Culture shock doesn’t come much harder than being unceremoniously relocated from an experimental hippy dippy school for disadvantaged kids, to a more English than the English grammar school. The kids in the experimental school were aggressive, and sure there were tensions, jockeying for position and grievances, but being from disadvantaged homes, the kids had probably seen enough violence not to resort to blows. The more exclusive school kids had violence down to a fine art form, and that is why I ended up at the local Dojo training several nights per week.
In a bizarre twist of fate, the Sensei of the local Dojo just happened to be one of the greatest martial artists that this country has ever produced. Who knew? He was a humble bloke but exuded competence and could demonstrate his skills when necessary. The several nights of training per week soon became many years, and word must have gotten around at school. The aggressive behaviour stopped quickly enough.
One of the odd side effects of moving from one school to another is that you lose all of your former mates. One day you’re sitting pretty with a goodly collection of friends, the next day due to geographical differences, they don’t want to know you. A sad hammer blow which has struck hard at various times.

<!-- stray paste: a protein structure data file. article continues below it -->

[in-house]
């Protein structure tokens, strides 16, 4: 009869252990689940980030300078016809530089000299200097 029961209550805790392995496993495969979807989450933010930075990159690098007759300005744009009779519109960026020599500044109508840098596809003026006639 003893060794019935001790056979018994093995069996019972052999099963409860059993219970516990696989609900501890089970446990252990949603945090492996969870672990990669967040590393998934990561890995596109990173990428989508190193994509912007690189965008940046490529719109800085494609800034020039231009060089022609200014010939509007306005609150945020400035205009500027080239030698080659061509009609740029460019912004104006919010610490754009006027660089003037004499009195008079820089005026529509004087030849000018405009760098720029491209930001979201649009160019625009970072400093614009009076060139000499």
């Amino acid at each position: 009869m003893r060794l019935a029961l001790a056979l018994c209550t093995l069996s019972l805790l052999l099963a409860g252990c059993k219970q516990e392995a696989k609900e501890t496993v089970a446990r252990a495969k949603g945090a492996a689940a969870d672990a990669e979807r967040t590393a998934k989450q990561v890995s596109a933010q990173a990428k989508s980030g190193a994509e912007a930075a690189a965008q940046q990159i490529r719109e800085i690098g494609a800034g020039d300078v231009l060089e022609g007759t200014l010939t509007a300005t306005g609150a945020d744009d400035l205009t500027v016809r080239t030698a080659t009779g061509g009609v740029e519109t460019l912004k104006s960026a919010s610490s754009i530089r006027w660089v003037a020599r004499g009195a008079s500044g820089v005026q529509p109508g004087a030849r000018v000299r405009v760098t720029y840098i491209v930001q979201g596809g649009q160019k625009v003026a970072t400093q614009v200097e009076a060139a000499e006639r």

As one of the less than a handful of new kids at the grammar school, I’d managed to worm my way into the intermediate group of kids. They were neither the cool kids, nor were they the dorks, they were somewhere in the middle of the pecking order. Unfortunately the new kid status didn’t lend any mojo to my place in the pecking order. And then for some odd reason being at the lower echelon of that particular group they’d got it into their heads that I was gay. In those days of the not so distant past, this was a mortal slur.
It didn’t take terribly long, and involved a fight which unsurprisingly I won, before I took up with the dorks of the grammar school. It is a truth universally acknowledged that the nerds are the true individuals. They were a lot of fun.
After a few years, one of my new mates became interested in the martial arts training, and so he attended many sessions. He had the gift of the gab as they say, and could talk the leg off a chair. Before too long, the Sensei was also enjoying conversations with my mate.
In an unfortunate twist of fate, my mate also just happened to be very competitive, and so he kept pestering me to have a one on one sparring session with him at the Dojo. Reluctance was felt and expressed. The Sensei however, encouraged the engagement, and after many months of badgering, the arrangements were made. After the training session, we faced off against each other.
An agreement was made between us that there would be no head shots, all blows were to land from the shoulders down.